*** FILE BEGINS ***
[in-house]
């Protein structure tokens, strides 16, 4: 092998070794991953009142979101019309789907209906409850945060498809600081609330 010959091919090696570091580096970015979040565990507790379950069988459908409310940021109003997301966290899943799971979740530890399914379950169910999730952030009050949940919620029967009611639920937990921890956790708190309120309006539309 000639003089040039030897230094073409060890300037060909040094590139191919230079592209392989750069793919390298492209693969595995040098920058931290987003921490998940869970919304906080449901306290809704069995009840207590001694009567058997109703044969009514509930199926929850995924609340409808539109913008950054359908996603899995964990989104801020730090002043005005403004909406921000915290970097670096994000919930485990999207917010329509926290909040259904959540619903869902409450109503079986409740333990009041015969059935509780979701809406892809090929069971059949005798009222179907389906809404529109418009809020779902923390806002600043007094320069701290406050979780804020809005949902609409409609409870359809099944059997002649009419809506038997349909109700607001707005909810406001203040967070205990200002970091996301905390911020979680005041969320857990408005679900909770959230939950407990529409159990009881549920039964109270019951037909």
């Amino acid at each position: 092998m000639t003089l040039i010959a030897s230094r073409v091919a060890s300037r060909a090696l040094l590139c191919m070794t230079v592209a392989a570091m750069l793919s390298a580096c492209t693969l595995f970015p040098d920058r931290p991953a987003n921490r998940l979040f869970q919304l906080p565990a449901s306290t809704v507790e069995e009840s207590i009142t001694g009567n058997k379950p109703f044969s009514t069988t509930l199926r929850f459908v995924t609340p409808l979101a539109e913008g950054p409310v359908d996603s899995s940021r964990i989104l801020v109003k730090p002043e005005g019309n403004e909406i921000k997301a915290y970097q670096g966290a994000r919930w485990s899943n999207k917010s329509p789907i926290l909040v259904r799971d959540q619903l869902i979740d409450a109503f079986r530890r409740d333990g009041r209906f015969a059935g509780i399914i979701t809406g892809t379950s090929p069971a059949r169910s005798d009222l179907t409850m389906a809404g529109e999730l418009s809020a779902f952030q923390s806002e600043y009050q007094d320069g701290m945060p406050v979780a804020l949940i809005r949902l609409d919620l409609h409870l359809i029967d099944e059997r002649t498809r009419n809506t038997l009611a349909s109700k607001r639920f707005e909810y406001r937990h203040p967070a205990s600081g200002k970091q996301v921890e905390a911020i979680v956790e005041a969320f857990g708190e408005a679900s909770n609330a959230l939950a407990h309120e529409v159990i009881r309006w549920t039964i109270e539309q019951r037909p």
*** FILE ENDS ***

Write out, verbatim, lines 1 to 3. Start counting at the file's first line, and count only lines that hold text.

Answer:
[in-house]
């Protein structure tokens, strides 16, 4: 092998070794991953009142979101019309789907209906409850945060498809600081609330 010959091919090696570091580096970015979040565990507790379950069988459908409310940021109003997301966290899943799971979740530890399914379950169910999730952030009050949940919620029967009611639920937990921890956790708190309120309006539309 000639003089040039030897230094073409060890300037060909040094590139191919230079592209392989750069793919390298492209693969595995040098920058931290987003921490998940869970919304906080449901306290809704069995009840207590001694009567058997109703044969009514509930199926929850995924609340409808539109913008950054359908996603899995964990989104801020730090002043005005403004909406921000915290970097670096994000919930485990999207917010329509926290909040259904959540619903869902409450109503079986409740333990009041015969059935509780979701809406892809090929069971059949005798009222179907389906809404529109418009809020779902923390806002600043007094320069701290406050979780804020809005949902609409409609409870359809099944059997002649009419809506038997349909109700607001707005909810406001203040967070205990200002970091996301905390911020979680005041969320857990408005679900909770959230939950407990529409159990009881549920039964109270019951037909």
């Amino acid at each position: 092998m000639t003089l040039i010959a030897s230094r073409v091919a060890s300037r060909a090696l040094l590139c191919m070794t230079v592209a392989a570091m750069l793919s390298a580096c492209t693969l595995f970015p040098d920058r931290p991953a987003n921490r998940l979040f869970q919304l906080p565990a449901s306290t809704v507790e069995e009840s207590i009142t001694g009567n058997k379950p109703f044969s009514t069988t509930l199926r929850f459908v995924t609340p409808l979101a539109e913008g950054p409310v359908d996603s899995s940021r964990i989104l801020v109003k730090p002043e005005g019309n403004e909406i921000k997301a915290y970097q670096g966290a994000r919930w485990s899943n999207k917010s329509p789907i926290l909040v259904r799971d959540q619903l869902i979740d409450a109503f079986r530890r409740d333990g009041r209906f015969a059935g509780i399914i979701t809406g892809t379950s090929p069971a059949r169910s005798d009222l179907t409850m389906a809404g529109e999730l418009s809020a779902f952030q923390s806002e600043y009050q007094d320069g701290m945060p406050v979780a804020l949940i809005r949902l609409d919620l409609h409870l359809i029967d099944e059997r002649t498809r009419n809506t038997l009611a349909s109700k607001r639920f707005e909810y406001r937990h203040p967070a205990s600081g200002k970091q996301v921890e905390a911020i979680v956790e005041a969320f857990g708190e408005a679900s909770n609330a959230l939950a407990h309120e529409v159990i009881r309006w549920t039964i109270e539309q019951r037909p």